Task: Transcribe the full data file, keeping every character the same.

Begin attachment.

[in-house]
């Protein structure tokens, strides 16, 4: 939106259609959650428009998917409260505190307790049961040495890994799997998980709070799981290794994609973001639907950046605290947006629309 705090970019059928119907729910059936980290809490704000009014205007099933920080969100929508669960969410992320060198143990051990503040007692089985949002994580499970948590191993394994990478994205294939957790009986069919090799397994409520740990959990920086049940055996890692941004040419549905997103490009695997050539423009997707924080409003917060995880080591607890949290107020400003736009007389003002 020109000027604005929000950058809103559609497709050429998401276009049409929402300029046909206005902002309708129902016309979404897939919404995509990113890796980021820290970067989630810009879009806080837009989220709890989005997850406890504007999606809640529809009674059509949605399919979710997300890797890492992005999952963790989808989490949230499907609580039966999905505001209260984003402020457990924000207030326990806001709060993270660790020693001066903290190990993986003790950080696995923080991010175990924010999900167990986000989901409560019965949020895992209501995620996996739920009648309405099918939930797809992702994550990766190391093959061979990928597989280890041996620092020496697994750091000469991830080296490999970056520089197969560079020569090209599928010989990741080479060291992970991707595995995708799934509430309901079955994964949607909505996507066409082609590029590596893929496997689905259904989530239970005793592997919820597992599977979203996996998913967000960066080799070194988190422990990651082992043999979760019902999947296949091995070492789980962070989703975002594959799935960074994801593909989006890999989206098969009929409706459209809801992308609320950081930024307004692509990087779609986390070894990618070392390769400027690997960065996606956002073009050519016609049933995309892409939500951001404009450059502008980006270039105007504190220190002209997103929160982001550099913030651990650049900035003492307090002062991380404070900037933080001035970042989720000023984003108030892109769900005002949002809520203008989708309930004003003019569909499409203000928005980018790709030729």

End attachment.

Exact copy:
[in-house]
């Protein structure tokens, strides 16, 4: 939106259609959650428009998917409260505190307790049961040495890994799997998980709070799981290794994609973001639907950046605290947006629309 705090970019059928119907729910059936980290809490704000009014205007099933920080969100929508669960969410992320060198143990051990503040007692089985949002994580499970948590191993394994990478994205294939957790009986069919090799397994409520740990959990920086049940055996890692941004040419549905997103490009695997050539423009997707924080409003917060995880080591607890949290107020400003736009007389003002 020109000027604005929000950058809103559609497709050429998401276009049409929402300029046909206005902002309708129902016309979404897939919404995509990113890796980021820290970067989630810009879009806080837009989220709890989005997850406890504007999606809640529809009674059509949605399919979710997300890797890492992005999952963790989808989490949230499907609580039966999905505001209260984003402020457990924000207030326990806001709060993270660790020693001066903290190990993986003790950080696995923080991010175990924010999900167990986000989901409560019965949020895992209501995620996996739920009648309405099918939930797809992702994550990766190391093959061979990928597989280890041996620092020496697994750091000469991830080296490999970056520089197969560079020569090209599928010989990741080479060291992970991707595995995708799934509430309901079955994964949607909505996507066409082609590029590596893929496997689905259904989530239970005793592997919820597992599977979203996996998913967000960066080799070194988190422990990651082992043999979760019902999947296949091995070492789980962070989703975002594959799935960074994801593909989006890999989206098969009929409706459209809801992308609320950081930024307004692509990087779609986390070894990618070392390769400027690997960065996606956002073009050519016609049933995309892409939500951001404009450059502008980006270039105007504190220190002209997103929160982001550099913030651990650049900035003492307090002062991380404070900037933080001035970042989720000023984003108030892109769900005002949002809520203008989708309930004003003019569909499409203000928005980018790709030729």